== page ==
1. Case Report
A 52-year-old woman presented with complaints of severe lower abdominal discomfort, increasing swelling of the lower abdomen, and two episodes of vaginal bleeding in the prior two months. The patient was thinly built, and abdominal and vaginal examination revealed an obvious swelling in the lower abdomen that arose from the pelvis. Routine reports were normal and an ultrasonogram showed a large pelvic tumour, possibly of ovarian origin. A Contrast Enhanced CT scan (Figure 1) showed a large pelvic mass with the consistency of fat which was attached to the posterior wall of the uterus. The ovaries were imaged separately, and found to be normal. There was no regional lymphadenopathy, omental involvement or hepatic secondaries. Tumor markers for ovarian malignancies were normal. As MDT concluded on an exploratory laparotomy.
Through a vertical midline incision, the abdomen and pelvis were thoroughly explored. There were no peritoneal or liver metastases. A large solid mass occupied most of the pelvis and had infiltrated and displaced an enlarged fibroid uterus upwards against the anterior abdominal wall. (Figure 2) The ovaries were normal. The operative strategy was to free the uterus from its attachments and to address the uterus and the tumour en bloc. (Figure 3)
A classical total abdominal hysterectomy with bilateral salpingo-oophorectomy was performed, and the enormous tumour was removed in toto, in a macroscopic R0 resection. The vaginal vault was closed 2 cm lower than usual.
1.1. Histopathology Findings
Histopathological examination revealed a large leiomyomatous uterus with one area of ulceration. In this area, the liposarcoma from the pouch of Douglas (POD) was infiltrating the uterus. The ovaries, fallopian tubes, and the rest of the uterus were free of disease. Immunohistochemistry confirmed the tumour to be a pleomorphic type of liposarcoma. The tumour showed a combination of lipogenic and non-lipogenic areas. (Figure 4) There were distinct regions in the tumour that showed epitheloid features, and in two of the sectioned areas a pericytic pattern was seen. (Figure 5) Tumour necrosis and vascular invasion were seen. The epithelial membrane antigen was positive, and CD 68 and CD 34 were also positive. Polycyclic chemotherapy was instituted as per the MDT recommendations and upon review 24 months’ post procedure, she remains free of disease and is asymptomatic (Figure 5).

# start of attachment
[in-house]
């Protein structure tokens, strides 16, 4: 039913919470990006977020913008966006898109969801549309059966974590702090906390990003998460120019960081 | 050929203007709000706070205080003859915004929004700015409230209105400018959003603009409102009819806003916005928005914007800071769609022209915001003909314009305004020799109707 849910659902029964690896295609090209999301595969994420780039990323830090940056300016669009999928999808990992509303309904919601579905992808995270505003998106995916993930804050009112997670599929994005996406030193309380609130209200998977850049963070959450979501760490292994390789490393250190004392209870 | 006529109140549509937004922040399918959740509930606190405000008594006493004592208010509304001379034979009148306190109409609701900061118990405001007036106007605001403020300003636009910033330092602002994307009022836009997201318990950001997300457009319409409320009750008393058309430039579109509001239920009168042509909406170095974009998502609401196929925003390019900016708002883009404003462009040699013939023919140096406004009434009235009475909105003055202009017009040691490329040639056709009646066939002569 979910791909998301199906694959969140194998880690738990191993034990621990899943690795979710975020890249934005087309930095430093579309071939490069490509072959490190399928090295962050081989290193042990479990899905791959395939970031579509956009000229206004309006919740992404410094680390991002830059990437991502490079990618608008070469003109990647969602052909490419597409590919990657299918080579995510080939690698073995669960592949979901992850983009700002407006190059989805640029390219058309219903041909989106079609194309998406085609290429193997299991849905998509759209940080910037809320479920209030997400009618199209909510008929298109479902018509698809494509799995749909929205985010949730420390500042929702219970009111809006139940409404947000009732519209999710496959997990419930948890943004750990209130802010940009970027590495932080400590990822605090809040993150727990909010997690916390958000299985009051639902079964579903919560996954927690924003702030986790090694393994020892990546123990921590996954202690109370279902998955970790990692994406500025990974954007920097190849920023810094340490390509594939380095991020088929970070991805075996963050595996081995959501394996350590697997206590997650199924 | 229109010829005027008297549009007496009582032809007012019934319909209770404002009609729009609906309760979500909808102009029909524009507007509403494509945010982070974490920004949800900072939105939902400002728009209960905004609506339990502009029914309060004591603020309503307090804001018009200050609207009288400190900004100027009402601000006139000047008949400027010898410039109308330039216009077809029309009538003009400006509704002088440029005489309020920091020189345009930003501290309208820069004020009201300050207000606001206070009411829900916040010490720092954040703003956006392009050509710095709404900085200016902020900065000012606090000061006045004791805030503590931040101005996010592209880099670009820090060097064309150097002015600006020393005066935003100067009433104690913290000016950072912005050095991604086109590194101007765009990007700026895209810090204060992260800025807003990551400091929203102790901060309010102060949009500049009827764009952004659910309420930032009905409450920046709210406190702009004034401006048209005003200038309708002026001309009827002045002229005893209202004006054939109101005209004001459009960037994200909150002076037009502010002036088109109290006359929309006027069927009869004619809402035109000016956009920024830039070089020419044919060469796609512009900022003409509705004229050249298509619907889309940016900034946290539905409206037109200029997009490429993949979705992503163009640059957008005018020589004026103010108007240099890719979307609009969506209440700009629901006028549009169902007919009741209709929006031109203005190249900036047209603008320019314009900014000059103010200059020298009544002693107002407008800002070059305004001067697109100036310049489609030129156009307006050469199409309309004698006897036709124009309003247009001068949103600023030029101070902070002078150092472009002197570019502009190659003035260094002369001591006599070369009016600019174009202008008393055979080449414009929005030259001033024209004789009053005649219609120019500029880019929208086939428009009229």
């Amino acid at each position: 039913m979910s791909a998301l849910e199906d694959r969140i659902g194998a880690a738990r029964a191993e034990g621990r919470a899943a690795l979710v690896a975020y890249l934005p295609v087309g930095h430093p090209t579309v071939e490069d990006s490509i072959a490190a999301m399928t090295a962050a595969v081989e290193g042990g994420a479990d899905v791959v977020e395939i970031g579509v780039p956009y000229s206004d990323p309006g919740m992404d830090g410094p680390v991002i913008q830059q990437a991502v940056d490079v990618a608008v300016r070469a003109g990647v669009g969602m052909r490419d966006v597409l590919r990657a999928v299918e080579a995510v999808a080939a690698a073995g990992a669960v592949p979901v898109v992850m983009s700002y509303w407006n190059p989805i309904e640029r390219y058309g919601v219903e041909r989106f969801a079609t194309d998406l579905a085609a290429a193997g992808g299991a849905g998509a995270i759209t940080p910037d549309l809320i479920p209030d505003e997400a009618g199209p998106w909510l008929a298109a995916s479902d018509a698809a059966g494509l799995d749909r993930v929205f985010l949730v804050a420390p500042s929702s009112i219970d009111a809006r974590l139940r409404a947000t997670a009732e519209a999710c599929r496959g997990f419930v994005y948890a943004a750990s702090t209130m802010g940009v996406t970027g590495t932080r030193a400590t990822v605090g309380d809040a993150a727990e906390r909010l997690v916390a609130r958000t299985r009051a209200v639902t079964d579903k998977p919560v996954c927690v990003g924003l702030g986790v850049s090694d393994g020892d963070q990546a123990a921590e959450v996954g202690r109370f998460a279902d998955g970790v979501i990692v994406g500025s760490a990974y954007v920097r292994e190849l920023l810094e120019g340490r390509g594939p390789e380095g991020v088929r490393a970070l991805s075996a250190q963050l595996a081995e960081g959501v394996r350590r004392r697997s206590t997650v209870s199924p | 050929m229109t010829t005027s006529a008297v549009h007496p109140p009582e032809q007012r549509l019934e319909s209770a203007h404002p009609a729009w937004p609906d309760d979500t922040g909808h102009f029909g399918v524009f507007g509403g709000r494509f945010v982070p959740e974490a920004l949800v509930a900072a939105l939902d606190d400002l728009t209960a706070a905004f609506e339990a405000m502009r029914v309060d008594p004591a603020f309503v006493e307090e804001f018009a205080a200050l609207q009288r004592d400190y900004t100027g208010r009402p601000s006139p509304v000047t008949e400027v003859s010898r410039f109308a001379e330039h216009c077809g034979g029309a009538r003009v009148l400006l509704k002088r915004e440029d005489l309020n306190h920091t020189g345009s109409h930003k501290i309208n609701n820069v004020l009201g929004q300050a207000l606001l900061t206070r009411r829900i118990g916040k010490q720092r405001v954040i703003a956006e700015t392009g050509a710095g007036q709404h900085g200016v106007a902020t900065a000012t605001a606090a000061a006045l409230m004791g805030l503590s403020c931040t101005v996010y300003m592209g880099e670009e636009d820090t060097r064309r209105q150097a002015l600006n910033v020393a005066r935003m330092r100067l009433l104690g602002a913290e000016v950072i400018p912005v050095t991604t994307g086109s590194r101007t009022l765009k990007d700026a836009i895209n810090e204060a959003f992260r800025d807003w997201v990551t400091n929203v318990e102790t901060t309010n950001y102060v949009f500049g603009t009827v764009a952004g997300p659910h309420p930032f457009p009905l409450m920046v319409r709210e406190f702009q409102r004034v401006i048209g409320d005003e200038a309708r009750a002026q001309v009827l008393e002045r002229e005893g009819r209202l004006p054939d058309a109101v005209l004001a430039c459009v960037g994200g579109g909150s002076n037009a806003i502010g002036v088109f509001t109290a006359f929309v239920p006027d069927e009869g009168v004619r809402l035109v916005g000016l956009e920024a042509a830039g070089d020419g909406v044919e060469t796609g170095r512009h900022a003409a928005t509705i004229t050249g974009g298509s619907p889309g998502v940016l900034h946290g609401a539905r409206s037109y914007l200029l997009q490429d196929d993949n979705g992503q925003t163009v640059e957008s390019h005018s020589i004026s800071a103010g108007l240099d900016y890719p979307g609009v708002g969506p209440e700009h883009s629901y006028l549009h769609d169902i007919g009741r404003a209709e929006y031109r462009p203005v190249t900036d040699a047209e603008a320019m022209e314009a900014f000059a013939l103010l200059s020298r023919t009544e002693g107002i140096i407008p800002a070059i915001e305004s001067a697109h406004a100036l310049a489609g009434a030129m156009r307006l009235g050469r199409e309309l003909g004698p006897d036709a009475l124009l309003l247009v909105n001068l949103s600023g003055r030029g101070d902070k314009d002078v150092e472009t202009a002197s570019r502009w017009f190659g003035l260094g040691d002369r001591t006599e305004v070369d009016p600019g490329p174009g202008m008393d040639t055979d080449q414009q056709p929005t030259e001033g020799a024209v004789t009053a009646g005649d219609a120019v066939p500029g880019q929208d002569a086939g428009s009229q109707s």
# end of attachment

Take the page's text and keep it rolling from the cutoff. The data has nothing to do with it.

Figure 1. Pre and Post Contrast enhanced CT showing the large pelvic tumor.
Figure 2. Tumor occupying the pelvis completely 1.1. Operative procedure.
Figure 3. Dissection of the tumor along with the uterus.
Figure 4. HPE slide at 40 magnification showing lipogenic and non-lipogenic areas.
Figure 5. HPE slide at 40 magnification showing epitheloid features and pericytic pattern.
24 months’ follow-up:
• 10 days post-op;
• 2 months post-op;
• 6 months post-op;
• 12 months post-op (Contrast Enhanced CT Abdomen and pelvis);
• 24 months post-op.
James Douglas, the Scottish anatomist has lent his name to this space.
The Pouch of Douglas (POD) is the posterior cul-de-sac bordered posteriorly by the rectosigmoid, and anteriorly by the uterus. Its peritoneal lining originates from remnants of the Mullerian system. As the embryology is common, both benign and malignant tumours that mimic Mullerian end organs can develop here. Another well-defined mechanism for primary POD malignancies, is the malignant transformation of endometriosis.  
Liposarcoma is the commonest soft tissue tumour in the human body. However, it is extremely rare in the pouch of Douglas. Only a few cases of carcinosarcoma in the Pouch of Douglas have been reported so far.   Primary malignancies of the POD are exceedingly rare.  On extensive search of current English literature by the authors, we identified around 40 cases of primary malignancies of the Pouch of Douglas. The first case was reported by Dockerty et al. (1954).